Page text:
Along with the intense emotion that comprises the competitive fiber of Mike Iaconelli’s soul, there’s also a very fun-loving husband, father, and friend. In fact, he became genuinely excited about putting a scary werewolf mask over his head prior to passionately sharing his approach to catching bass in the weeks surrounding Halloween.
“It’s a cool time of the year,” says, Ike. “The fish are active again after a long hot summer, and they’re back to eating a lot more aggressively.”
He graciously pulled three lures from the storage compartments of his Bass Cat, and stressed repeatedly that he chose them in order of importance to him during autumn’s awesome days on the water. He first chose a Rapala DT06 crankbait, followed by a Molix spinnerbait, and thirdly, a lure he calls his ‘cleanup hitter’ when they stop eating cranks and spinnerbaits – the Berkley Havoc Beat Shad.
"Bait – whether it’s shad in the south, or green perch and alewives in the north - bait is the whole key in the fall,” says the 2006 Toyota Bassmaster Angler of the Year. “All three of the lures I chose reflect my attention to bait at this time of year.”
As the name implies, his first pick in crankbaits is designed to run 6-feet deep, and comes in a wide variety of colors to match whatever the predominant baitfish in your favorite autumn fishery happens to be.
“I cover an immense amount of water with the DT 6 by starting near the mouth of a creek and working my way toward the back. I put the trolling motor on a pretty high speed, and cast perpendicular, and at 45-degree angles, across the first major depth change between the shoreline and my boat,” explains Iaconelli. “This helps me determine exactly how shallow they are, and whether they’re still near the main lake, or more toward the back of the creek.”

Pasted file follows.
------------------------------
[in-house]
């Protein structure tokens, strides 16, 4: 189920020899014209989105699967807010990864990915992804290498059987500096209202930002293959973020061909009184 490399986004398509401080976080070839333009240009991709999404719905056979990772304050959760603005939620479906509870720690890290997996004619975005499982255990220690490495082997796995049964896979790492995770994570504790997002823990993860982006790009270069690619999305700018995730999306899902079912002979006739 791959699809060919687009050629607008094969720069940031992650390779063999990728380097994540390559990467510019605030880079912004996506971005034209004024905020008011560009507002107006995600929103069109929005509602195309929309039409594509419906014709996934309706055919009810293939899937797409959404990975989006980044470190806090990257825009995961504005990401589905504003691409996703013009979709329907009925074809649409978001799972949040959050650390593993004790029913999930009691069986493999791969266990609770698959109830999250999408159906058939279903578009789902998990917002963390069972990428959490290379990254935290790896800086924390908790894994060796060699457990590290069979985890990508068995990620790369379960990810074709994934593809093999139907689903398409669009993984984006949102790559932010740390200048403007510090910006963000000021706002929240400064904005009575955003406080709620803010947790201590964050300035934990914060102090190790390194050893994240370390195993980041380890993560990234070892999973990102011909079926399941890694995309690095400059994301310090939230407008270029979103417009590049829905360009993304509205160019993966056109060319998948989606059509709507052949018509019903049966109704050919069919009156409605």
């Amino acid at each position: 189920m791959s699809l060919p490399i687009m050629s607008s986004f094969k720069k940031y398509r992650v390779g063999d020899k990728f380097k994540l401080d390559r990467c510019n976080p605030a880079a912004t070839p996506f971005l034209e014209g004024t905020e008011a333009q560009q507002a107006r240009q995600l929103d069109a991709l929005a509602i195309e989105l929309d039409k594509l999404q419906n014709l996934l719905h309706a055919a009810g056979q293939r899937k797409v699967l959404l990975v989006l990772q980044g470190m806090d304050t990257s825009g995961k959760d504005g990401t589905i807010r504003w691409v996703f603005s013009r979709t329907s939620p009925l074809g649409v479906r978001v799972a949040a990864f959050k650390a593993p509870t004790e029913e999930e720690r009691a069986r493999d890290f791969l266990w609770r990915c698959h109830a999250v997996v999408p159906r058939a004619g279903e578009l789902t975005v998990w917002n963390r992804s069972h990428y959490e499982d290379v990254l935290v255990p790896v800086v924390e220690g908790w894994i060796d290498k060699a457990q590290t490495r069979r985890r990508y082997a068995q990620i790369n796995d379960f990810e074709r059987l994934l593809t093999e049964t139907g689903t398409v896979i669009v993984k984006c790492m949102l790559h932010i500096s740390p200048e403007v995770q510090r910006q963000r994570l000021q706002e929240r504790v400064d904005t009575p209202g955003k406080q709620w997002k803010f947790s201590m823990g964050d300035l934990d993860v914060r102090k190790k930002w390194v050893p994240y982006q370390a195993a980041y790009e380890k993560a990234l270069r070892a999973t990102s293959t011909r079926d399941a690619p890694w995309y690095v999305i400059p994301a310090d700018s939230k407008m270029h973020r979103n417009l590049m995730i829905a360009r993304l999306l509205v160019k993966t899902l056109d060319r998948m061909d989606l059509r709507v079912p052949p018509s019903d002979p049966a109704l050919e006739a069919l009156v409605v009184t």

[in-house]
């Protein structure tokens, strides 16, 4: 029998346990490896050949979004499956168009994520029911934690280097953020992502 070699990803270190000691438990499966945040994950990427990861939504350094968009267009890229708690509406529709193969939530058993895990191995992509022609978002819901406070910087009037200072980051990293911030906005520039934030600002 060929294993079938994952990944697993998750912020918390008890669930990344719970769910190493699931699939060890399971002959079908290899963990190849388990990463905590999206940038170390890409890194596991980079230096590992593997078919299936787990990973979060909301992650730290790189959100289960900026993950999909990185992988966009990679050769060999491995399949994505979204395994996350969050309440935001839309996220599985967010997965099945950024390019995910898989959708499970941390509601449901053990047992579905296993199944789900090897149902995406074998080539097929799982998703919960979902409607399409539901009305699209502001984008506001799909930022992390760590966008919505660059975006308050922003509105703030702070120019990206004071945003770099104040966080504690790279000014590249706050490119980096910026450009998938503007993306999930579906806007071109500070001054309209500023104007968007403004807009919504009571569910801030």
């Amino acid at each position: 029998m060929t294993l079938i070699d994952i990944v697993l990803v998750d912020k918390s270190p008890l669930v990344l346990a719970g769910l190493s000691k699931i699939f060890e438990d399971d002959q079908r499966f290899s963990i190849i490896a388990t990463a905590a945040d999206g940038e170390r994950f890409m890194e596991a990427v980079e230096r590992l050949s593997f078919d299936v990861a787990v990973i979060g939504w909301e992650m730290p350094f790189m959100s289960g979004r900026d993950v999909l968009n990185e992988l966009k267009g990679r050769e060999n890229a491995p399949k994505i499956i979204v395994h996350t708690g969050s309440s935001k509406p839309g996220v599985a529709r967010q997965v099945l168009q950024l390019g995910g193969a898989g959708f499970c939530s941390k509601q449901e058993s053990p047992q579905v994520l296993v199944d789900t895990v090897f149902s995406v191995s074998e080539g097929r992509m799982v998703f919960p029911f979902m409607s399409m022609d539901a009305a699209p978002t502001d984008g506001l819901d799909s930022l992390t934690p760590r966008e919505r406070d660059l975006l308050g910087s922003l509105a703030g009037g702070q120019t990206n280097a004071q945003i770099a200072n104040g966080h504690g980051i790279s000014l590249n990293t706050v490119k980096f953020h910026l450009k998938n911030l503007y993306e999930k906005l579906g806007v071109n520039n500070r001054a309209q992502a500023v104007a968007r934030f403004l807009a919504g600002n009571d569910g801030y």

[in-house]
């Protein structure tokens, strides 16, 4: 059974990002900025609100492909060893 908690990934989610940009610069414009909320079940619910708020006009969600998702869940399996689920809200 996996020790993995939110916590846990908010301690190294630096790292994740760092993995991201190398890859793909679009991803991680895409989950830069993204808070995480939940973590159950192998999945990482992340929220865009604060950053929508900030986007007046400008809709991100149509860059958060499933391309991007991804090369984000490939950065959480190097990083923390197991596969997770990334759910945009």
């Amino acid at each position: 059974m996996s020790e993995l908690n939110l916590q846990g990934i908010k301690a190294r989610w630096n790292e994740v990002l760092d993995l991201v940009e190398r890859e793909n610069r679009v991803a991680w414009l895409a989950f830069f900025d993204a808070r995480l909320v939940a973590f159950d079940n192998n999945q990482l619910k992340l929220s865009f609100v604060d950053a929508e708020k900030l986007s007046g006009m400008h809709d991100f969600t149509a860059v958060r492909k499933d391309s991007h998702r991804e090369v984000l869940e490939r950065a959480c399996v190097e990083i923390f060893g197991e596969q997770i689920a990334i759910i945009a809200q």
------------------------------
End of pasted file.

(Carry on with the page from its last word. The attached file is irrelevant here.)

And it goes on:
Speaking of the back of creeks, Iaconelli says that when bass really go gonzo into autumn’s most extreme feeding frenzy, that few baits outshine a spinnerbait.
“A lot of anglers know to look in the back of creeks for bass in the fall, but one key thing to remember is that it’s not just any creek or pocket, but instead focus on those that show a truly defined creek coming into them on your map – they tend to produce better,” emphasizes Ike.
As a rule of thumb, Iaconelli chooses willowleaf blades for clearer water, and rounder blades for dingy water. But again, ultimately, baitfish determine what spinnerbait he chooses more than any other factor. “If shad are the predominate forage, then I’m gonna choose silver blades. And if I’m around gold shiners, or yellow perch, then I’ll throw gold blades. To me, that’s more important than water color,” he explains.
This was Ike’s third choice for autumn fishing, but the grub-swimbait hybrid can be an important lure when bass thumb their nose at more aggressive crankbait and spinnerbait offerings.
“Not to sound like a broken record, but again, it’s about shad,” says Iaconelli. “The Beat Shad is my cleanup lure when they slow down on a spinnerbait or crankbait. I throw it in the same areas I’d throw a crank or spinnerbait this time of year, but I rig it on a 1/8-ounce VMC head and throw it on a spinning rod with 8 or 10-pound fluorocarbon,” explains the winner of the 2013 Bassmaster Northern Open on Lake Erie.
While werewolfs make for good European folklore – and in Ike’s case – Halloween masks – there’s nothing fictional about his teachings for finding and catching autumn bass. Remember – it’s all about the baitfish.